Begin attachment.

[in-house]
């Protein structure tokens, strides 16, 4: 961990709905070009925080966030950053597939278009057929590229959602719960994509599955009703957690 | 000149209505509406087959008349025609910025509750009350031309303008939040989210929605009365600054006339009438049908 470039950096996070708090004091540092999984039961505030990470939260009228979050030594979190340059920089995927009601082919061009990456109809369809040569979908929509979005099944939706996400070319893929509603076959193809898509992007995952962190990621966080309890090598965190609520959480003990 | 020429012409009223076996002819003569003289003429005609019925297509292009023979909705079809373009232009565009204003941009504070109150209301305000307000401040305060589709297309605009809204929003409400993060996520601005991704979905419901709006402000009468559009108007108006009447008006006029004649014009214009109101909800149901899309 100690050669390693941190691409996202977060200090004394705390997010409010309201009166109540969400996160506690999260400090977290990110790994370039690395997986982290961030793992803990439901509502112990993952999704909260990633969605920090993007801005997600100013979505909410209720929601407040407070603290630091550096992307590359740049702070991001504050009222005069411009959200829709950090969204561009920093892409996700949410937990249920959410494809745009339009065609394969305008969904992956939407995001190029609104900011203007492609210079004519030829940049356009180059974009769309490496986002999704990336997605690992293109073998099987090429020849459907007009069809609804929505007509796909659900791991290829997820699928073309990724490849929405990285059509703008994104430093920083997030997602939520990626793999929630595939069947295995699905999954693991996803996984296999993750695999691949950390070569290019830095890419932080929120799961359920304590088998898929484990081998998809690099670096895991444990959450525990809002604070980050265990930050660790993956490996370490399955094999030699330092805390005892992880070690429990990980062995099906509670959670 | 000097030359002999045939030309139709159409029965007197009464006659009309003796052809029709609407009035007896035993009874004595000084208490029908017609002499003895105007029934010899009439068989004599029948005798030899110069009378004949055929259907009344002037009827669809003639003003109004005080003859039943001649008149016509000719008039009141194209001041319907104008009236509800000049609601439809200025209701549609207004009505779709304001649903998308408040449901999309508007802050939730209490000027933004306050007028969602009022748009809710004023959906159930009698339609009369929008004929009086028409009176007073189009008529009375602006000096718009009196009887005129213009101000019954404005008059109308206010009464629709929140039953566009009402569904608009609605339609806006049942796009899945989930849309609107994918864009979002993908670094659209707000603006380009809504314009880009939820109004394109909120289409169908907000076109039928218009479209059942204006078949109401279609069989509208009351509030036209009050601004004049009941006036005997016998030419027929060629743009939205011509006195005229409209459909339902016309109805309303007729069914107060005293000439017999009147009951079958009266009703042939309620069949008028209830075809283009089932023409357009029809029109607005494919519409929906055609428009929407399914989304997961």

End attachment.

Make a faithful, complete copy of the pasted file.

[in-house]
């Protein structure tokens, strides 16, 4: 961990709905070009925080966030950053597939278009057929590229959602719960994509599955009703957690 | 000149209505509406087959008349025609910025509750009350031309303008939040989210929605009365600054006339009438049908 470039950096996070708090004091540092999984039961505030990470939260009228979050030594979190340059920089995927009601082919061009990456109809369809040569979908929509979005099944939706996400070319893929509603076959193809898509992007995952962190990621966080309890090598965190609520959480003990 | 020429012409009223076996002819003569003289003429005609019925297509292009023979909705079809373009232009565009204003941009504070109150209301305000307000401040305060589709297309605009809204929003409400993060996520601005991704979905419901709006402000009468559009108007108006009447008006006029004649014009214009109101909800149901899309 100690050669390693941190691409996202977060200090004394705390997010409010309201009166109540969400996160506690999260400090977290990110790994370039690395997986982290961030793992803990439901509502112990993952999704909260990633969605920090993007801005997600100013979505909410209720929601407040407070603290630091550096992307590359740049702070991001504050009222005069411009959200829709950090969204561009920093892409996700949410937990249920959410494809745009339009065609394969305008969904992956939407995001190029609104900011203007492609210079004519030829940049356009180059974009769309490496986002999704990336997605690992293109073998099987090429020849459907007009069809609804929505007509796909659900791991290829997820699928073309990724490849929405990285059509703008994104430093920083997030997602939520990626793999929630595939069947295995699905999954693991996803996984296999993750695999691949950390070569290019830095890419932080929120799961359920304590088998898929484990081998998809690099670096895991444990959450525990809002604070980050265990930050660790993956490996370490399955094999030699330092805390005892992880070690429990990980062995099906509670959670 | 000097030359002999045939030309139709159409029965007197009464006659009309003796052809029709609407009035007896035993009874004595000084208490029908017609002499003895105007029934010899009439068989004599029948005798030899110069009378004949055929259907009344002037009827669809003639003003109004005080003859039943001649008149016509000719008039009141194209001041319907104008009236509800000049609601439809200025209701549609207004009505779709304001649903998308408040449901999309508007802050939730209490000027933004306050007028969602009022748009809710004023959906159930009698339609009369929008004929009086028409009176007073189009008529009375602006000096718009009196009887005129213009101000019954404005008059109308206010009464629709929140039953566009009402569904608009609605339609806006049942796009899945989930849309609107994918864009979002993908670094659209707000603006380009809504314009880009939820109004394109909120289409169908907000076109039928218009479209059942204006078949109401279609069989509208009351509030036209009050601004004049009941006036005997016998030419027929060629743009939205011509006195005229409209459909339902016309109805309303007729069914107060005293000439017999009147009951079958009266009703042939309620069949008028209830075809283009089932023409357009029809029109607005494919519409929906055609428009929407399914989304997961």